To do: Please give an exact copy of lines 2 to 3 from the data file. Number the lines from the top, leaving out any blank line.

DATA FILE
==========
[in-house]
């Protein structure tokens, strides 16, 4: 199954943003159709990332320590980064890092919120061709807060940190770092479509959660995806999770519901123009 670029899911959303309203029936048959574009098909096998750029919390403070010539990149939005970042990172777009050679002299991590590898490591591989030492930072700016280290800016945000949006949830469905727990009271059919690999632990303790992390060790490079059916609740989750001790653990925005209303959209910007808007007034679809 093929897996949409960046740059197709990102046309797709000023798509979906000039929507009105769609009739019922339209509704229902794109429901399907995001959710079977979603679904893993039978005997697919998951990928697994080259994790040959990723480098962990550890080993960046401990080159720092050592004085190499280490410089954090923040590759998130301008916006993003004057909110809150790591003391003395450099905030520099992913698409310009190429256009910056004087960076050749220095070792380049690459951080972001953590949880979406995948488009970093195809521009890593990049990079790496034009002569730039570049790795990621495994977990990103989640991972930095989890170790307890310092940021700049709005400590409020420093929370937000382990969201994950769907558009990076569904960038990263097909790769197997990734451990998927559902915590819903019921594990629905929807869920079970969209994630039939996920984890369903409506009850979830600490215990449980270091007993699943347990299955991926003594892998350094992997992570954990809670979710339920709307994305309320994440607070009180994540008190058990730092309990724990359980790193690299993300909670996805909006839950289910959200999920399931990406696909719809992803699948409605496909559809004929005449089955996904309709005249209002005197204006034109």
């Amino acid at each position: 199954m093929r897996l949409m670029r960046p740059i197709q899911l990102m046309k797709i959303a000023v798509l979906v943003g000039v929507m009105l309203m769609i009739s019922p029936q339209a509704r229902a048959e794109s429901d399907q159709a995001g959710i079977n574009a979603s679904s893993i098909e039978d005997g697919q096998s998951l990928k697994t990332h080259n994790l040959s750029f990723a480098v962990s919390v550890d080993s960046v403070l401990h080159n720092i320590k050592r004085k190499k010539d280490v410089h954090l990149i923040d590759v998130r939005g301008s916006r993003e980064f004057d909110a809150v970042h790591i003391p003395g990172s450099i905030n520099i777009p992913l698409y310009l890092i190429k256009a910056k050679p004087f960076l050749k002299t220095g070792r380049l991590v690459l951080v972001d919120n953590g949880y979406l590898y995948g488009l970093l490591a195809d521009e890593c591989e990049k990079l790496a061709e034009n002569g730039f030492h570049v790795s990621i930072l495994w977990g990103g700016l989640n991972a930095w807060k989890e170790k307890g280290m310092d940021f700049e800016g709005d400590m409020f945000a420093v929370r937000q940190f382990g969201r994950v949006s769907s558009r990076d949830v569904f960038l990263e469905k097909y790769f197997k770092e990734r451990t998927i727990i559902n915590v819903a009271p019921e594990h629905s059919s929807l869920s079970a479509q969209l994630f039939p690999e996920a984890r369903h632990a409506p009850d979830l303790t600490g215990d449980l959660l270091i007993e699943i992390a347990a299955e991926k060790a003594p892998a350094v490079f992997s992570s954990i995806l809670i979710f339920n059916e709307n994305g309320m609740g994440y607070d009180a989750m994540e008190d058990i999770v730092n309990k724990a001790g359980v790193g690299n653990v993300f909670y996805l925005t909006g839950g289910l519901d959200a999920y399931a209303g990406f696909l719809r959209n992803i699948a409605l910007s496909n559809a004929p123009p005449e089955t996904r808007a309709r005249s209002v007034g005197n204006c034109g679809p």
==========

């Protein structure tokens, strides 16, 4: 199954943003159709990332320590980064890092919120061709807060940190770092479509959660995806999770519901123009 670029899911959303309203029936048959574009098909096998750029919390403070010539990149939005970042990172777009050679002299991590590898490591591989030492930072700016280290800016945000949006949830469905727990009271059919690999632990303790992390060790490079059916609740989750001790653990925005209303959209910007808007007034679809 093929897996949409960046740059197709990102046309797709000023798509979906000039929507009105769609009739019922339209509704229902794109429901399907995001959710079977979603679904893993039978005997697919998951990928697994080259994790040959990723480098962990550890080993960046401990080159720092050592004085190499280490410089954090923040590759998130301008916006993003004057909110809150790591003391003395450099905030520099992913698409310009190429256009910056004087960076050749220095070792380049690459951080972001953590949880979406995948488009970093195809521009890593990049990079790496034009002569730039570049790795990621495994977990990103989640991972930095989890170790307890310092940021700049709005400590409020420093929370937000382990969201994950769907558009990076569904960038990263097909790769197997990734451990998927559902915590819903019921594990629905929807869920079970969209994630039939996920984890369903409506009850979830600490215990449980270091007993699943347990299955991926003594892998350094992997992570954990809670979710339920709307994305309320994440607070009180994540008190058990730092309990724990359980790193690299993300909670996805909006839950289910959200999920399931990406696909719809992803699948409605496909559809004929005449089955996904309709005249209002005197204006034109």
């Amino acid at each position: 199954m093929r897996l949409m670029r960046p740059i197709q899911l990102m046309k797709i959303a000023v798509l979906v943003g000039v929507m009105l309203m769609i009739s019922p029936q339209a509704r229902a048959e794109s429901d399907q159709a995001g959710i079977n574009a979603s679904s893993i098909e039978d005997g697919q096998s998951l990928k697994t990332h080259n994790l040959s750029f990723a480098v962990s919390v550890d080993s960046v403070l401990h080159n720092i320590k050592r004085k190499k010539d280490v410089h954090l990149i923040d590759v998130r939005g301008s916006r993003e980064f004057d909110a809150v970042h790591i003391p003395g990172s450099i905030n520099i777009p992913l698409y310009l890092i190429k256009a910056k050679p004087f960076l050749k002299t220095g070792r380049l991590v690459l951080v972001d919120n953590g949880y979406l590898y995948g488009l970093l490591a195809d521009e890593c591989e990049k990079l790496a061709e034009n002569g730039f030492h570049v790795s990621i930072l495994w977990g990103g700016l989640n991972a930095w807060k989890e170790k307890g280290m310092d940021f700049e800016g709005d400590m409020f945000a420093v929370r937000q940190f382990g969201r994950v949006s769907s558009r990076d949830v569904f960038l990263e469905k097909y790769f197997k770092e990734r451990t998927i727990i559902n915590v819903a009271p019921e594990h629905s059919s929807l869920s079970a479509q969209l994630f039939p690999e996920a984890r369903h632990a409506p009850d979830l303790t600490g215990d449980l959660l270091i007993e699943i992390a347990a299955e991926k060790a003594p892998a350094v490079f992997s992570s954990i995806l809670i979710f339920n059916e709307n994305g309320m609740g994440y607070d009180a989750m994540e008190d058990i999770v730092n309990k724990a001790g359980v790193g690299n653990v993300f909670y996805l925005t909006g839950g289910l519901d959200a999920y399931a209303g990406f696909l719809r959209n992803i699948a409605l910007s496909n559809a004929p123009p005449e089955t996904r808007a309709r005249s209002v007034g005197n204006c034109g679809p």